A Community Devoted to the Preservation and Practice of Celestial Navigation and Other Methods of Traditional Wayfinding
From: Michael Bradley
Date: 2020 Mar 11, 16:37 -0700
It's designed to be used on its side, for surveying, I understand.
Eg put it horizontally on a hill top table ( in the UK a 'Trig Point' ), and measure the angular distance to other local features.
Decades ago in the UK, some 'Technical High Schools' taught their 15/16 year olds surveying, and it would have been be just the thing for that job. Mine has a 1980 certificate.
Now completely replaced in practice by the theodolite, I assume.
I have one, same age as yours, pretty much unused I would guess, a 'Kingston' CPlath type W frame in bronze which has a second set of three of legs sticking up from the bronze frame. No idea what advantage is gained by using it 'either side up'. I've occasionally used it vertically for taking star sights off the beach, just for the sake of using it for something.
Mine is a heavy beast, with thicker mirrors than I've found on marine sextants. The build quality is very professional, in a great case which by itself is well worth the 50 monies I paid for the whole thing. I thought the pristine mirrors might be useable for spares, but they're too thick or maritime sextants holders. I suppose I could lift off the mirrors complete with the mounting frame.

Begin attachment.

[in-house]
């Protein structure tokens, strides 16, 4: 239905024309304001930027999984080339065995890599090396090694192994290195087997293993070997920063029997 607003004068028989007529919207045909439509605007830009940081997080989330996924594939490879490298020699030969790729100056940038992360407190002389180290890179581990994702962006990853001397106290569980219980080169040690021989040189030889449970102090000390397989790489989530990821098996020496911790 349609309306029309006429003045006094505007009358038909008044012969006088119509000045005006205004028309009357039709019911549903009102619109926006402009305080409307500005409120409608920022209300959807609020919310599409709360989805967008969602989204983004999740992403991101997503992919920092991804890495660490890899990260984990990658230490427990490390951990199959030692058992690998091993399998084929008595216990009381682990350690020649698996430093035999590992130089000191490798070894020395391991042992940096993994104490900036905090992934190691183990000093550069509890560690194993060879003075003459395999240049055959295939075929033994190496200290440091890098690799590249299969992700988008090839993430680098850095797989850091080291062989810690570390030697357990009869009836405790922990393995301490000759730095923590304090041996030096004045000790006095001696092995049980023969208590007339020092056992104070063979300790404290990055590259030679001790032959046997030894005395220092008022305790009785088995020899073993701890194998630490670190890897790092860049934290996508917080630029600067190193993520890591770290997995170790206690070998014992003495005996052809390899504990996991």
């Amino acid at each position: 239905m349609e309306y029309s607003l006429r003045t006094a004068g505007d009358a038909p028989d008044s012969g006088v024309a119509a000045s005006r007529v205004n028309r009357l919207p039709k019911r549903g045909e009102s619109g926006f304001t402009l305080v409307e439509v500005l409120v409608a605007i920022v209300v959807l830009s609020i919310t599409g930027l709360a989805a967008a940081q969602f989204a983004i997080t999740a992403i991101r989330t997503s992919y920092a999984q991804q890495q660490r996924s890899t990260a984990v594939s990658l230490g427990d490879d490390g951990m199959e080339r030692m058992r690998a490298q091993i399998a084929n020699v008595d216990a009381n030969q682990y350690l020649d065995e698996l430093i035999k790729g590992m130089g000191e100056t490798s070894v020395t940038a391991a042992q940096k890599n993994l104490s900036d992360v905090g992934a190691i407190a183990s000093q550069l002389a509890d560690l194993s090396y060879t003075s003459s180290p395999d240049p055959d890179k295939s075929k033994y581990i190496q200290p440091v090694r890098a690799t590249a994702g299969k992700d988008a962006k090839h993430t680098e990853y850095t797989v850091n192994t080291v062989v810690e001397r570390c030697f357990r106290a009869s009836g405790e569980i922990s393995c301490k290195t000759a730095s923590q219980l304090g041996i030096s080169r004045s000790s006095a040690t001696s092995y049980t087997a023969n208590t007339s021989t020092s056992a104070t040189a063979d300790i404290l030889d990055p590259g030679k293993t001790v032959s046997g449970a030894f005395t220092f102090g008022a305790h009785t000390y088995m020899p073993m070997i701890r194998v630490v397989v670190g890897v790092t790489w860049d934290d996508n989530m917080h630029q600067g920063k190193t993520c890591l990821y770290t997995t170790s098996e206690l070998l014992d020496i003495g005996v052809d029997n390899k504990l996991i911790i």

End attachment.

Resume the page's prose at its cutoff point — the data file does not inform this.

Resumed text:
I keep it for sentimental reasons, my wife's grandfather came to prominence in Co Tyrone, Ireland in a surveying way. He was a farmer's nth son, and was a maths demon at the local elementary school. As a teenager he solved the problems of local farmers who had to declare the area of their holdings when the land tax system changed. He was known as 'The wee boy with the book', he was the only person in the local area who could calculate the area of the local farmers' fields, understanding the area formulae for irregular shapes in the one top grade maths text book held in the local school. Noticed by a local church minister, he was sponsored off to Dublin, became a well known maths teacher, and begat a large family in which every descendant has became a university graduate in one discipline or another right up to the current generations. Not bad for a nineteenth century lad from the bogs ....
All the best with your collecting